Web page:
“So when they’re on the phone with them and they receive their cash they will receive a QR code from the person on the other end of the phone and what they do is they take this code to the bitcoin machine they scan it and then they deposit their money in it,” Garrecht explains.
The QR code and a warning sticker on a Bitcoin machine can be seen below.
In other cases, people are told to buy Google Play cards, scratch the back to reveal the pin code and provide that to the scammer. Then they have that money.
“No legitimate organizations are going to demand you deposit money through the mail, through bitcoin or through Google Play,” says Garrecht. “If you’re not sure, before you do anything, call us.”
Most of the scammers on the phone are males, but female voices are occasionally on the other end of the line as well. No matter who it is, Garrecht says the fraudsters are very smooth and convincing, and the four recent victims range in age from a teenager to someone in their 60s.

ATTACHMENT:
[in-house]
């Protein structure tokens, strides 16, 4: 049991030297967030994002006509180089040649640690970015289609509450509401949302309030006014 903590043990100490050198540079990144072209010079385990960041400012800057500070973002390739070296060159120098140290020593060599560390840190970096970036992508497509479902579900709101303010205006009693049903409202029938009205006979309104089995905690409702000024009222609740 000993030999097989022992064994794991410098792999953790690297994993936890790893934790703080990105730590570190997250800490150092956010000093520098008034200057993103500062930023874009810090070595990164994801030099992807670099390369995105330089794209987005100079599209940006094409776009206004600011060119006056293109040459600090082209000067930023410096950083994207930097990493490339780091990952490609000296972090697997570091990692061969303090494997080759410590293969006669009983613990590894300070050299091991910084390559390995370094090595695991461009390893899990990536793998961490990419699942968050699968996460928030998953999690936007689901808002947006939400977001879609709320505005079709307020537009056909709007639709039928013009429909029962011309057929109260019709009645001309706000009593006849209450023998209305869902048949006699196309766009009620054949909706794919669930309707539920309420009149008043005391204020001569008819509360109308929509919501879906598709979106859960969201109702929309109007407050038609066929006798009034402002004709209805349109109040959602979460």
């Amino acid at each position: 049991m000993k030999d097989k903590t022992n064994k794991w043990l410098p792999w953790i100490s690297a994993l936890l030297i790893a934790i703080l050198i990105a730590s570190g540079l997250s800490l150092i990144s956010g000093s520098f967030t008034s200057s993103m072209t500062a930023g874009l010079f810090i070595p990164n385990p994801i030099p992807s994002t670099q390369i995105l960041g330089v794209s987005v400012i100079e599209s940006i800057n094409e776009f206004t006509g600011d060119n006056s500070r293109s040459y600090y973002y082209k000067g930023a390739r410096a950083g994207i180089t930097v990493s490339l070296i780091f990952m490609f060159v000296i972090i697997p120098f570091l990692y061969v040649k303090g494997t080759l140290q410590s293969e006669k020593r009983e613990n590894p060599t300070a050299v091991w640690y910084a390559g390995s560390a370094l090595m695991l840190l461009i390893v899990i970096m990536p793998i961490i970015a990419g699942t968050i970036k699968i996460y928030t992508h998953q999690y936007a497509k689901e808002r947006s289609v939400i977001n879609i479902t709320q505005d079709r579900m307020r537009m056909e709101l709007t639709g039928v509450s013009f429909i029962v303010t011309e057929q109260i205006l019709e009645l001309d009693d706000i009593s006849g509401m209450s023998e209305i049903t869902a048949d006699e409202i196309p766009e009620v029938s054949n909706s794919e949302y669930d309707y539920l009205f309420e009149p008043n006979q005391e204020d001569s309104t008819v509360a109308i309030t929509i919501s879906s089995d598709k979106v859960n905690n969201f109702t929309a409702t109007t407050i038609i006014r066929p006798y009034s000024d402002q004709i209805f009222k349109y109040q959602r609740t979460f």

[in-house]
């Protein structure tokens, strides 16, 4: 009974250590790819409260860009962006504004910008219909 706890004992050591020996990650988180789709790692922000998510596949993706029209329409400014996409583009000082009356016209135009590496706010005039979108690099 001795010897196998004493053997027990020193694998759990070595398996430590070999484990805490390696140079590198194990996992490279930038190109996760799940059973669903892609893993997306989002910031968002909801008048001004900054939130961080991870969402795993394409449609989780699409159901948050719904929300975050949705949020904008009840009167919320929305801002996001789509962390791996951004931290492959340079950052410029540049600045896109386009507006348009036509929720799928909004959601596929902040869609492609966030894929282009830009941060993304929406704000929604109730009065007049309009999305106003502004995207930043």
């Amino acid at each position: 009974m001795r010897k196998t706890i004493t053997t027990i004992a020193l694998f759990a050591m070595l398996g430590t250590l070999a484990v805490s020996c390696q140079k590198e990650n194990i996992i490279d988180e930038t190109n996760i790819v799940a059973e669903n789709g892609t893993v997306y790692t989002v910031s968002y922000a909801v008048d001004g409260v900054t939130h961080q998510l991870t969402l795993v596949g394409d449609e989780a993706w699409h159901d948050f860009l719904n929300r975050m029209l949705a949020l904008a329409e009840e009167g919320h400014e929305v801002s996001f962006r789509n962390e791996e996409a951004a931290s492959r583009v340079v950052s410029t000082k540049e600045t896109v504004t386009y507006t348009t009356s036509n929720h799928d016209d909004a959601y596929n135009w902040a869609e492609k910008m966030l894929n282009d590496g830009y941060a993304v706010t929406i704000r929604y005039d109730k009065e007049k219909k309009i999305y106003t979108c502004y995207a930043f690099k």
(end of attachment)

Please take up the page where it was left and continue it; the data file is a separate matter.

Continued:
Many of the calls come from “spoofed” Alberta phone numbers, said Garrecht, which adds to the seeming legitimacy of them. And the victims are asked to confirmed certain details like social insurance numbers, but are in reality giving these numbers to the fraudsters.
Garrecht says there is no recourse for anyone who has been scammed, particularly via Bitcoin.
“I don’t know a lot about it but it basically goes into this Bitcoin wallet and then it’s transferred to another wallet and it’s basically untraceable,” she said.
Garrecht offers the following advice to anyone who may get one of these calls.
“If you don’t recognize the number, don’t answer it. If it’s important they’ll leave you a message. When you get a recording or they tell you to do something, don’t do it. Just hang up the phone and call us if you’re not sure.”
Read more:Medicine Hat police warn of phone scam